What the Bird Said

Using art as research to explore and express bird flight through drawing and poetry.

Weekend of April 25-26.

Chris Reed

What the Bird Said

The bird said
What is the ground?
I only know the tree

The whale said
What is the sky?
I only know the sea

The bird said
The ground in where the cat lives
The cat it hunts for me.

So up I fly
way up high
it is the sky and the tree for me.

The whale said
The sea is where the two legs sail
The two legs come hunt me

So I hold my breath
and swim way down deep
I am safe at the bottom of the sea

The bird said
The tree and the sky
Is where I live
I know nothing of the sea.

The whale said
The deep dark ocean
is where I live
The sky means nothing to me.

The bird said
The sea, the sky, the ground, the tree.
The things that hunt for you and me.
We are so different, and yet the same.
Show yourself to me.

So whale showed herself

The whale said
You have wings
Wings like me
That I might fly in the sea.

The bird said
I have wings like you
that I might fly
through sky from tree to tree.

We are alike
They cried
Hunted flying things
One flies high
The other deep
One has the sky
One has the sea

We are sisters you and me.

Art as Research


I found this…


So decided to do art as research to turn bird flight into visual art and my reflection into poetry.


A cup of coffee.

A pad, a pen and a blue pencil.

An hour timer.

A back garden with a comfy seat.


I sat and watched the birds in my back garden. I used the blue pencil to do a light outline of the tree and hedge in my garden as a guide. The blue pencil is an idea from illustration. Blue does not photocopy well, so you can sketch in pencil, then ink in, and when photocopied, the blue does not show but the ink does. This does not always work but I thought I would give it a try. I then recorded all bird flight in ink over this blue pencil image of my garden.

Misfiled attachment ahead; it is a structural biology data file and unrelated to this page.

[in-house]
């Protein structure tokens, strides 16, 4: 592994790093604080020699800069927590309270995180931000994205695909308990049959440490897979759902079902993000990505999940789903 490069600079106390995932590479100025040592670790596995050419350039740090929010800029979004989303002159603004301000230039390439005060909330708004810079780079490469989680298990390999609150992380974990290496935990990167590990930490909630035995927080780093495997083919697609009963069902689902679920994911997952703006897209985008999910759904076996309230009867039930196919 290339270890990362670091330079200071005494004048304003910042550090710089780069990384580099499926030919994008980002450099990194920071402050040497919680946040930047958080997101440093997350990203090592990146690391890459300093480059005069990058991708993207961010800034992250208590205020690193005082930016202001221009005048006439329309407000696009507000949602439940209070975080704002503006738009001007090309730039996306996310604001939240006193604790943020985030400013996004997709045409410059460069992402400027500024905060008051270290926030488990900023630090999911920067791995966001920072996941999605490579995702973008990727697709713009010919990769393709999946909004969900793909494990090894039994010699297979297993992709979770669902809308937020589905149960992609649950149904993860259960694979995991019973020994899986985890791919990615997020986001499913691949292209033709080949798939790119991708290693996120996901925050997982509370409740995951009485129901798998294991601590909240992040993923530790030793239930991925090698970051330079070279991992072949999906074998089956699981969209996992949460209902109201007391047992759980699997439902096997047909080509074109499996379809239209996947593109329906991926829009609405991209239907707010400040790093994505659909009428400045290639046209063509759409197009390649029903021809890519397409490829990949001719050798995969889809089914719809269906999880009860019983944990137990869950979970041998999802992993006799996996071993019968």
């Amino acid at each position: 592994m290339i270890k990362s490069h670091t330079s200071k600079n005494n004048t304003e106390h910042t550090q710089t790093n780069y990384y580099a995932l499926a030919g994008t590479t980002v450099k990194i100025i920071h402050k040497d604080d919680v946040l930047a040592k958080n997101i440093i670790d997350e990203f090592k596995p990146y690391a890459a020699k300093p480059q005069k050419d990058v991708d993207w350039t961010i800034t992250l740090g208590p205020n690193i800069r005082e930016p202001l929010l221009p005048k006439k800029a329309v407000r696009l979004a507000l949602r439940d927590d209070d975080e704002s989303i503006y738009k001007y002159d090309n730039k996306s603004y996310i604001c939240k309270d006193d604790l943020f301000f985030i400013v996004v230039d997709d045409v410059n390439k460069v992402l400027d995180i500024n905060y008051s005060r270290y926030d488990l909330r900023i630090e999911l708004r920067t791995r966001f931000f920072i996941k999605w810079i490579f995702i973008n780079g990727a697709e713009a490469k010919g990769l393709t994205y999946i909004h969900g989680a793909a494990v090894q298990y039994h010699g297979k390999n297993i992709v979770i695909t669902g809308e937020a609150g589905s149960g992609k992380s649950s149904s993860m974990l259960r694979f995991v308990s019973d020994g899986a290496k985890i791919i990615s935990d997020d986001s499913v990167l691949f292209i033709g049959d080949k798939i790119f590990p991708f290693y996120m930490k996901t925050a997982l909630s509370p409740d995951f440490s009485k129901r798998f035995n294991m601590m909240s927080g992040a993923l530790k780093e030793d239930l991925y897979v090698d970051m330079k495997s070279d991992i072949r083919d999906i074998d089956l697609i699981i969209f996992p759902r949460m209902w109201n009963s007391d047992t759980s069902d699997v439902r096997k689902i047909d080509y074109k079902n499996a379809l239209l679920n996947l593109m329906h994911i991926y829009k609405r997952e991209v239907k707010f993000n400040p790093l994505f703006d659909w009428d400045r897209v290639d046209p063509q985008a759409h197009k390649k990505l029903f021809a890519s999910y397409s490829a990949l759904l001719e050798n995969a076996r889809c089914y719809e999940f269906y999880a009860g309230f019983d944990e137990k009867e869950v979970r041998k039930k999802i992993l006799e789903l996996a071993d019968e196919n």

As I sat there I reflected on how chilled this was. Birds came in little bursts, like they moved about in bunches or family groups. Different birds moved in different ways. Sparrows were fast and direct. Starlings did a fast wobbling amble. Corvids were slow but assertive. Two seagulls rode a thermal.

It was clear that though we get used to seeing birds on the ground, their world was all air and trees. I was struck oddly by the idea that a bird knows the ground like a whale knows the sky. The bird and the whale must know about the sky and the ground, but for each, the sky and the ground don’t figure much in their lives.

The experience made me realise that the birds in my garden, which I found very familiar, actually lived a life that was very alien to me, in the way that a whale would not know anything about the sky or land beyond their aquatic life in the ocean. All in all it made me realise that diversity occurs very close to home as well as in the depths of the oceans on the other side of the world.


I wanted to share the image, just as I drew it. I also wanted to make the insight into birds and whales as a poem, not as a dry description.

Published by

Chris Reed

Group Worker Art Maker

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